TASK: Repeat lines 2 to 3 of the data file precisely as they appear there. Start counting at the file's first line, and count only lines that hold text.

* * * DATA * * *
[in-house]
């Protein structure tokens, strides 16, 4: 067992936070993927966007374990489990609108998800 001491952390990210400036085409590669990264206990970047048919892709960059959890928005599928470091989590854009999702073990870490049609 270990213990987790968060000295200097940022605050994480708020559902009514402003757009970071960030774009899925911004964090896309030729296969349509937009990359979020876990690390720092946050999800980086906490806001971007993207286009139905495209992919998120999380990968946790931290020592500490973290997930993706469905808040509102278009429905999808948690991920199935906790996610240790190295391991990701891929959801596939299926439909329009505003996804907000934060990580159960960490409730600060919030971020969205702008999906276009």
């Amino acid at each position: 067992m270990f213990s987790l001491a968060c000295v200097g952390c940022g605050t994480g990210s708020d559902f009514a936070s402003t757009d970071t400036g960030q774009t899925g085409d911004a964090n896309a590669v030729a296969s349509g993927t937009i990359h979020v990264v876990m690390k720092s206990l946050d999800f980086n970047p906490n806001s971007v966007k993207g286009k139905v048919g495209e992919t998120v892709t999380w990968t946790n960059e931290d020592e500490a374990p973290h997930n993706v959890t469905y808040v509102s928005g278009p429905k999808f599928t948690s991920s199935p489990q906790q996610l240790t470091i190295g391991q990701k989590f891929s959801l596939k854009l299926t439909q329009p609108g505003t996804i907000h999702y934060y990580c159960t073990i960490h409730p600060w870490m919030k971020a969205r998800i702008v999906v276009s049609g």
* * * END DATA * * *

């Protein structure tokens, strides 16, 4: 067992936070993927966007374990489990609108998800 001491952390990210400036085409590669990264206990970047048919892709960059959890928005599928470091989590854009999702073990870490049609 270990213990987790968060000295200097940022605050994480708020559902009514402003757009970071960030774009899925911004964090896309030729296969349509937009990359979020876990690390720092946050999800980086906490806001971007993207286009139905495209992919998120999380990968946790931290020592500490973290997930993706469905808040509102278009429905999808948690991920199935906790996610240790190295391991990701891929959801596939299926439909329009505003996804907000934060990580159960960490409730600060919030971020969205702008999906276009």
């Amino acid at each position: 067992m270990f213990s987790l001491a968060c000295v200097g952390c940022g605050t994480g990210s708020d559902f009514a936070s402003t757009d970071t400036g960030q774009t899925g085409d911004a964090n896309a590669v030729a296969s349509g993927t937009i990359h979020v990264v876990m690390k720092s206990l946050d999800f980086n970047p906490n806001s971007v966007k993207g286009k139905v048919g495209e992919t998120v892709t999380w990968t946790n960059e931290d020592e500490a374990p973290h997930n993706v959890t469905y808040v509102s928005g278009p429905k999808f599928t948690s991920s199935p489990q906790q996610l240790t470091i190295g391991q990701k989590f891929s959801l596939k854009l299926t439909q329009p609108g505003t996804i907000h999702y934060y990580c159960t073990i960490h409730p600060w870490m919030k971020a969205r998800i702008v999906v276009s049609g």